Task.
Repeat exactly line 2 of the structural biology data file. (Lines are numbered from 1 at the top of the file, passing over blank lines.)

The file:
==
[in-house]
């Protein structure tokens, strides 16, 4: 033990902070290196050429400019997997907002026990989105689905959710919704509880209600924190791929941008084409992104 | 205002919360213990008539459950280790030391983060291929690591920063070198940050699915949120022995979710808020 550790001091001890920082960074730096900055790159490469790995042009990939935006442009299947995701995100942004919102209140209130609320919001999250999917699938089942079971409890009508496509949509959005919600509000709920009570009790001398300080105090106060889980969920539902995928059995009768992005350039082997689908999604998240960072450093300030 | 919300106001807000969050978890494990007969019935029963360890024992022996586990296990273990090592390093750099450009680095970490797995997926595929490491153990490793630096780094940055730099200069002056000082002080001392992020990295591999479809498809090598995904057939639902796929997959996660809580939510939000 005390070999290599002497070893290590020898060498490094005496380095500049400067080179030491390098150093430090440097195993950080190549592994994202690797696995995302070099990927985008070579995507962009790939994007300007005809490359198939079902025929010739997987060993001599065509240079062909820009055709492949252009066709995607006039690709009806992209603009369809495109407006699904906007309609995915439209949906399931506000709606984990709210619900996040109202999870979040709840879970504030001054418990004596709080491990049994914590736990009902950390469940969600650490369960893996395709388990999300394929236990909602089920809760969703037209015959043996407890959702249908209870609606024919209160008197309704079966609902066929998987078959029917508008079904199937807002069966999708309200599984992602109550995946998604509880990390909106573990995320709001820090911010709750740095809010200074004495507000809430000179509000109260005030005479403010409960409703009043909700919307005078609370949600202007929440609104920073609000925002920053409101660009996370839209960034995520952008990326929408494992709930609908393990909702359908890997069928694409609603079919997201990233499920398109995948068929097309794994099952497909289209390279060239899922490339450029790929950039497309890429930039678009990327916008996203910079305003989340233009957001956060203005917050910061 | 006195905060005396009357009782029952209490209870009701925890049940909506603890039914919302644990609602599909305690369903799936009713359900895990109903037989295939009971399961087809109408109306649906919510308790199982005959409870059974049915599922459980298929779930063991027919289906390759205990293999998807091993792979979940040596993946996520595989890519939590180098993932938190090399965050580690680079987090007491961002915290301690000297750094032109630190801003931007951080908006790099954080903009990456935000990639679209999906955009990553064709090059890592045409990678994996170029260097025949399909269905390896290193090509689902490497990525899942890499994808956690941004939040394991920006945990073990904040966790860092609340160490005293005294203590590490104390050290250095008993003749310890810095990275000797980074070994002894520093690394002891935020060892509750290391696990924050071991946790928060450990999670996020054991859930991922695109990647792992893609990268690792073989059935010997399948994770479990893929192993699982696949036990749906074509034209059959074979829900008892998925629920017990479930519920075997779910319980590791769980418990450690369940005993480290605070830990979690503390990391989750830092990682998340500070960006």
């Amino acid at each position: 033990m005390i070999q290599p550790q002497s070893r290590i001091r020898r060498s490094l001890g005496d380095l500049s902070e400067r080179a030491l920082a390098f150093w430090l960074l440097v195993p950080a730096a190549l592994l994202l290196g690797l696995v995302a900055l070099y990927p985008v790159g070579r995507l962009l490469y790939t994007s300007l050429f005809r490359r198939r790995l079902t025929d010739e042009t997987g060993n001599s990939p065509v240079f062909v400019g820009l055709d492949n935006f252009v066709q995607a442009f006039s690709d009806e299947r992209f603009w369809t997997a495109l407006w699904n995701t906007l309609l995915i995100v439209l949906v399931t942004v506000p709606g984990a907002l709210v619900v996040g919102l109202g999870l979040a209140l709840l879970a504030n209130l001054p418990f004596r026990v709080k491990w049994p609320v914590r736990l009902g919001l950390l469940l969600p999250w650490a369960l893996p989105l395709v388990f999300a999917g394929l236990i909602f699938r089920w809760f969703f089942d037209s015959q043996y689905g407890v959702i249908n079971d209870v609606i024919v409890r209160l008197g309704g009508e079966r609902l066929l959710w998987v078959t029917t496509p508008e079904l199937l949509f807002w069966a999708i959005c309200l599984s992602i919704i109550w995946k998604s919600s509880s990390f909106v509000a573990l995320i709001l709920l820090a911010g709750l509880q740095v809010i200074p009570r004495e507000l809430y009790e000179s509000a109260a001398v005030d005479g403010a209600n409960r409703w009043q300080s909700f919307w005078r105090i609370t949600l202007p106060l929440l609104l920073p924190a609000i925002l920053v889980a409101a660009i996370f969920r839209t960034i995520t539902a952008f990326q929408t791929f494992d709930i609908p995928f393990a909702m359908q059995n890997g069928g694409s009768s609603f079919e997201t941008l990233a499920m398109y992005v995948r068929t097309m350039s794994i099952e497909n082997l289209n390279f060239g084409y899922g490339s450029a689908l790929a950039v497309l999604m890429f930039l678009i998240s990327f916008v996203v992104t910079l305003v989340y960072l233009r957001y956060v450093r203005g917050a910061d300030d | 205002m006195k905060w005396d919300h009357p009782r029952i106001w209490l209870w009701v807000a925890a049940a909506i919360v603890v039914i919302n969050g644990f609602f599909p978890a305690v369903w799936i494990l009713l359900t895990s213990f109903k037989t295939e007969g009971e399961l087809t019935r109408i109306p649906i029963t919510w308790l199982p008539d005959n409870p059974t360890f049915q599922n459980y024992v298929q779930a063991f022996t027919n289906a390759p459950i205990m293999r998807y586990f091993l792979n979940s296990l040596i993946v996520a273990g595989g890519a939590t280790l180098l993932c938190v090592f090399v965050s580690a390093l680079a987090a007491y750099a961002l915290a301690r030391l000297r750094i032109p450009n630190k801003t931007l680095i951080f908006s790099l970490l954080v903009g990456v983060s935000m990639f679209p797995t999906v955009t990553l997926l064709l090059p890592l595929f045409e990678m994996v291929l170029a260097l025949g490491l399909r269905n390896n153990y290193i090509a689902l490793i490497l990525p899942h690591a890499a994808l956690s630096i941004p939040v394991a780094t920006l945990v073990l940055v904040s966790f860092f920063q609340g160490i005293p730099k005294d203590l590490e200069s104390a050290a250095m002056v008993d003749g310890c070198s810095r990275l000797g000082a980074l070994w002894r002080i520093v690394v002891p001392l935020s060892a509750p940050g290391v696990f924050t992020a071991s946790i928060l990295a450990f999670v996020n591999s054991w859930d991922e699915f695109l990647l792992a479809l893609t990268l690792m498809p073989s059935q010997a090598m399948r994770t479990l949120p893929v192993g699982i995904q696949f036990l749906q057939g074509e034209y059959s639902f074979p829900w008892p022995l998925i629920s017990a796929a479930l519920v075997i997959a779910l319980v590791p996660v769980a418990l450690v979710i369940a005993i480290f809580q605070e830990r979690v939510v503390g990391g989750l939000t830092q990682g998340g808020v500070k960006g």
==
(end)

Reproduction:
């Protein structure tokens, strides 16, 4: 033990902070290196050429400019997997907002026990989105689905959710919704509880209600924190791929941008084409992104 | 205002919360213990008539459950280790030391983060291929690591920063070198940050699915949120022995979710808020 550790001091001890920082960074730096900055790159490469790995042009990939935006442009299947995701995100942004919102209140209130609320919001999250999917699938089942079971409890009508496509949509959005919600509000709920009570009790001398300080105090106060889980969920539902995928059995009768992005350039082997689908999604998240960072450093300030 | 919300106001807000969050978890494990007969019935029963360890024992022996586990296990273990090592390093750099450009680095970490797995997926595929490491153990490793630096780094940055730099200069002056000082002080001392992020990295591999479809498809090598995904057939639902796929997959996660809580939510939000 005390070999290599002497070893290590020898060498490094005496380095500049400067080179030491390098150093430090440097195993950080190549592994994202690797696995995302070099990927985008070579995507962009790939994007300007005809490359198939079902025929010739997987060993001599065509240079062909820009055709492949252009066709995607006039690709009806992209603009369809495109407006699904906007309609995915439209949906399931506000709606984990709210619900996040109202999870979040709840879970504030001054418990004596709080491990049994914590736990009902950390469940969600650490369960893996395709388990999300394929236990909602089920809760969703037209015959043996407890959702249908209870609606024919209160008197309704079966609902066929998987078959029917508008079904199937807002069966999708309200599984992602109550995946998604509880990390909106573990995320709001820090911010709750740095809010200074004495507000809430000179509000109260005030005479403010409960409703009043909700919307005078609370949600202007929440609104920073609000925002920053409101660009996370839209960034995520952008990326929408494992709930609908393990909702359908890997069928694409609603079919997201990233499920398109995948068929097309794994099952497909289209390279060239899922490339450029790929950039497309890429930039678009990327916008996203910079305003989340233009957001956060203005917050910061 | 006195905060005396009357009782029952209490209870009701925890049940909506603890039914919302644990609602599909305690369903799936009713359900895990109903037989295939009971399961087809109408109306649906919510308790199982005959409870059974049915599922459980298929779930063991027919289906390759205990293999998807091993792979979940040596993946996520595989890519939590180098993932938190090399965050580690680079987090007491961002915290301690000297750094032109630190801003931007951080908006790099954080903009990456935000990639679209999906955009990553064709090059890592045409990678994996170029260097025949399909269905390896290193090509689902490497990525899942890499994808956690941004939040394991920006945990073990904040966790860092609340160490005293005294203590590490104390050290250095008993003749310890810095990275000797980074070994002894520093690394002891935020060892509750290391696990924050071991946790928060450990999670996020054991859930991922695109990647792992893609990268690792073989059935010997399948994770479990893929192993699982696949036990749906074509034209059959074979829900008892998925629920017990479930519920075997779910319980590791769980418990450690369940005993480290605070830990979690503390990391989750830092990682998340500070960006």